Elder Russell M. Nelson, a member of the Quorum of the Twelve Apostles of The Church of Jesus Christ of Latter-day Saints, along with Elder Jonathan C. Roberts of the Quorum of the Seventy, traveled from Salt Lake City to establish  the new presidency.

     The new  presidency was made during the stake conference  held Aug. 29-30.

  • A lot of images are associated with Ruby K’s Yum Runs. Young children bolting down Central Avenue during the children’s 1K run, older runners stretching and warming up for the 5K and 10K runs, local business providing support through refreshments and T-shirts.

    It’s an event that brings multiple generations together in the early morning hours. And while fun times are definitely strong components of the event, this event comes with a significant purpose.

  • More magnificent musical melodies will fill the air this week as Dr. Gregory Schneider kicks off another season of Music Together.

    The preschool aged program runs for ten weeks and takes place in both Los Alamos and White Rock.  

    The classes began this week and will run 10 weeks. Two classes are held Mondays at 9 a.m. in White Rock Town Hall and 5 p.m. at Trinity on the Hill Episcopal Church.  

  • When I was 5 years old, I thought our apartment was haunted by the spirit of a girl exactly my age who’d been pushed down the stairs and killed by her parents. I thought I slept in her room. I thought she lived in my closet and made the room cold at night.

    A year or two later, I believed the spirit of my father’s little sister, who died when she was 7, would try to drown me in the shower. I looked behind myself dozens of times every time I shampooed my hair. I would wash as fast as I could and leap into my towel.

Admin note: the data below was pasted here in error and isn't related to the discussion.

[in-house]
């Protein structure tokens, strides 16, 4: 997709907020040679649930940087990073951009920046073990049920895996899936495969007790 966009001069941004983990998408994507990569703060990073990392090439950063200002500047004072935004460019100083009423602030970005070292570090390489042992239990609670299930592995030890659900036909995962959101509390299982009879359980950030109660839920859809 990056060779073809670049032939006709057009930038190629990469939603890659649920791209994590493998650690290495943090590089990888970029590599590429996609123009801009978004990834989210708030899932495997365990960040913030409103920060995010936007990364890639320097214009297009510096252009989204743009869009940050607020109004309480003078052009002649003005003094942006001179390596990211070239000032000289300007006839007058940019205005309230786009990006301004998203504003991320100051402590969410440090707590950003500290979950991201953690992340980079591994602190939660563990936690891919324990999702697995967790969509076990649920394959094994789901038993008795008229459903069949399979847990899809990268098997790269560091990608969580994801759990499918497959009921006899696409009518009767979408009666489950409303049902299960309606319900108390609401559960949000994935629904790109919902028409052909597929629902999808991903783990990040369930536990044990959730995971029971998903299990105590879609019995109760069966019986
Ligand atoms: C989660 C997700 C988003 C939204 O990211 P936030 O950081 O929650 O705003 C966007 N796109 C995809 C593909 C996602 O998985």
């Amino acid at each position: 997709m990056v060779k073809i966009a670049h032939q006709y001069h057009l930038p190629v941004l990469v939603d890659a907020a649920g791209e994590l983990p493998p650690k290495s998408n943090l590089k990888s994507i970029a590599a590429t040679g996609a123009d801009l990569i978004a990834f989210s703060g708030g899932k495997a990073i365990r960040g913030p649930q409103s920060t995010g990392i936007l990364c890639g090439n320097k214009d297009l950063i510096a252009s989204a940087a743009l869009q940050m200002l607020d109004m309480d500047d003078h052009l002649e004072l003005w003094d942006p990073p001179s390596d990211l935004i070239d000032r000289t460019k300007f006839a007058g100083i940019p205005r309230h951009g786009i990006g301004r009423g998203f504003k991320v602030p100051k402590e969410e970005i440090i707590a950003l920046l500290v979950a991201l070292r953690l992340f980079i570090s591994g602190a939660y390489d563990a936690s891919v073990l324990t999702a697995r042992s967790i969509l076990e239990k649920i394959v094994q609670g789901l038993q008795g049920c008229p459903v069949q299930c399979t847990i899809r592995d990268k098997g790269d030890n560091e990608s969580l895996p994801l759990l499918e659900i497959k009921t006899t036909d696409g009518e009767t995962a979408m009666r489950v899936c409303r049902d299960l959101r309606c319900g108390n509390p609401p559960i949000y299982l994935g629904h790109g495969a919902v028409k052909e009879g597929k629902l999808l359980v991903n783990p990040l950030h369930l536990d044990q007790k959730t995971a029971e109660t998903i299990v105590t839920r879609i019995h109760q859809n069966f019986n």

• Sam Shepard’s play “Fool for Love,” now playing at the Los Alamos Little Theatre, is distinctly not a family show.  It contains strong language, violence and content suitable for mature audiences only.  

  • Some may consider reading to be a solitary and sedentary activity. Well, Aspen Elementary School will introduce a new perspective toward reading starting Thursday.

    This year’s Scholastic Book Fair not only brings books and different activities to the whole family, it also offers the chance to take literary travels around the world.

    The theme for this year’s book fair, Aspen Librarian Kristine Bennett said, is “Read Around the World.”

  • Love is a subject that the Los Alamos Little Theater has tackled in the past. A woman falls in love with Van Gogh in “Starry Night;” a personal ad brings a woman from Maine to the plains of Kansas to get married in “Sarah, Plain and Tall;” a Shakespeare festival brings romance to two strangers in “Time Enough.”  

    The community theater has shown love is all sorts of situations, but in its latest play, “Fool for Love,” the subject is taken to a whole different level.

  • Los Alamos High School students Emma Carroll, Kathy Lin, Jamie Resnick, Shaina Riciputi, Dov Shlachter and Kendra Smale are a part of a nationwide group of students who share an impressive accomplishment.

    Carroll, Lin, Resnick, Riciputi, Shlachter and Smale are among the 16,000 semifinalists in the 55th annual National Merit Scholarship Program.

    To be a semifinalist means they are able to continue to compete for approximately 8,200 National Merit Scholarships that are worth more than $36 million that will be offered next spring.

  • When it comes to art, there is no age requirement. Individuals do not need to be an adult to explore their creativity. Therefore, for its fall 2009 classes and workshops, the Art Center at Fuller Lodge is opening its doors to the younger generation of artists.

    These classes for elementary through middle school students include Alternative Perceptions, Clay: Fun, Form and Function, Drawing of the Animal World, Portraits of Self and Others and Tie Dye.

  • In one image, the sunlight glares off the side of a Coke bottle, creating a blinding oblong star over the famous red label. In another, a narrow river suddenly plummets into an avalanche of white rapids. Both objects look completely believable, solid and without-a-doubt three-dimensional.

    Never mind that the bottle is 5-feet tall, or that instead rushing down the side of the side of a mountain, the river and its attendant waterfall crash down the paved un-magnificent,  flat sidewalk.